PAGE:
Other masters held up their agreement excellently and treated their servants well. During the 17th and 18th centuries throughout the English colonies, indentured servants and slaves made up the main workforce for land-owning colonists. For a long period of time, both indentured servants and slaves seemed to stand on the same status and were treated about the same. However, as time proceeded, changes in the colonies also brought changes between these two different groups. The path to the Revolution carried new principles regarding freedom and liberty, causing colonists to question their own ideas of freedom and liberty, as well as the idea of what freedom and liberty should mean to slaves and indentured servants.
The plantations masters thought it was “cheaper to buy than to breed” meaning it was cheaper to buy a new slave and work him to death than it was to allow a slave to live long enough and bear children to increase numbers. The life span for a slave was seven years from purchase to death. The last stage, decadent, was reached when the land had become depleted. There were no longer nutrients in the soil so they turned to less labor intensive produces such as, grains, fruits and vegetables. In turn the need for slave labor was
These Africans were to provide manual labor for a set number of years with the promise of freedom and a piece of American land as compensation once they had served out their contract. At first the agreement between Virginia colonist and Africans was kept. Many Africans entered into indentured servitude, and after several years of service they were released and given 50 acres of land to do with as they pleased. However, this agreement started to become a problem for the colonist as they had new competition in the former servants. (13
Slaves can gain freedom if they worked out their term of being an indentured servant. But because African servants have dark skin the colony soon see black only as slaves, so it became a custom for the white colonials to have slaves. They were first brought to the colonies for planter’s plantation manual labor. As the staple crops in the colonies commercial markets increased so did
The people of Virginia couldn’t grow enough of it, but didn’t resort to slavery right away. Slaves were few in the area, only a few that were bought there from the Caribbean, where they were often used for sugar cane. With the increasing demand for tobacco, the southern colonies needed a bigger labor force. Farmers and indentured servants couldn’t keep up with the demand for tobacco. Slaves were very successful for growing sugar cane, so eventually the southern colonies called for them to be bought over.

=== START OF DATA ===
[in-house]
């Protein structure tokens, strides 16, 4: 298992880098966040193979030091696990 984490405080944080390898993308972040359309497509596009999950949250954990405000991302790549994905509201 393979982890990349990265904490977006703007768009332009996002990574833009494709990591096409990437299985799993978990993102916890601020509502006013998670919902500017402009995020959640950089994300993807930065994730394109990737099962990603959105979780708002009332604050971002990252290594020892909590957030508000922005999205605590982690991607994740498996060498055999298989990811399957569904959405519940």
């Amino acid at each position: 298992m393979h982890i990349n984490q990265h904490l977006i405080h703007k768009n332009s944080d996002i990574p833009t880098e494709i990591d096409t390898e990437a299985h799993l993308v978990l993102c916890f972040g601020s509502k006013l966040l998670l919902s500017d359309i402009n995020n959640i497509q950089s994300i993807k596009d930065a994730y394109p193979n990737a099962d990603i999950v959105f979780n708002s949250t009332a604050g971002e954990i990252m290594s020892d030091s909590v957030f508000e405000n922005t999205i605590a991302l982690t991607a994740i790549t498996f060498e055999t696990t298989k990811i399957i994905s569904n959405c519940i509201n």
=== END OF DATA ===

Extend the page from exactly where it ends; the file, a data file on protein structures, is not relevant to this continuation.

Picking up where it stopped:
How did recently freed English indentured servants affect the development of slavery? The Englishmen, who came to Virginia as indentured servants, once freed, spread up Virginia’s rivers and coasts, creating their own households and plantations, similar to the ones they had once worked on. In only a few years, they too would have slaves working on tobacco farms, earning them 10 to 12 pounds a year. Without these servants being freed, slavery would not have spread past Virginia and into the rest of the colonies; thus, prolonging the existence of an economy reliant on
America is known as the land of the free. This hasn’t always been the case though. As many of us know equality has been a trait that has been earned and fought for. It wasn’t always the social norm; it was gained over years of struggling. The first Africans ever to set foot on American soil were brought over by a Dutch slave trader who traded his 20 or so African workers for some food in Jamestown, Virginia.
Living, Eating, and Working as Slaves In the early 1865, slavery had come to the United States of America. Millions of slaves were told that they were free, and therefore many of them had been interviewed to share both of their happy and awful conditions they had during their slavery. The various conditions related to food, living, and work influenced whether or not slaves challenged their owners in the late 1800s. Some slaves were pretty satisfied with their owners but the others had lived the lives that people nowadays could ever imagine. The desire of being free resembled the awful conditions that some of them had.
Slavery and the Making of America is a four-part series documenting the history of American slavery from its beginnings in the British colonies to its end in the Southern states and the years of post-Civil War Reconstruction. Drawing on a wealth of recent scholarship, it looks at slavery as an integral part of a developing nation, challenging the long held notion that slavery was exclusively a Southern enterprise. At the same time, by focusing on the remarkable stories of individual slaves, it offers new perspectives on the slave experience and testifies to the active role that Africans and African Americans took in surviving their bondage and shaping their own lives. Slavery is a system under which people are treated as property to be bought
It is estimated that 12 million slaves were forced to migrate. 2. The mortality rate was 10 to 20 percent. 3. In the Caribbean and South America the slaves died often and did not reproduce, but in North America the slaves survived longer and were growing in numbers.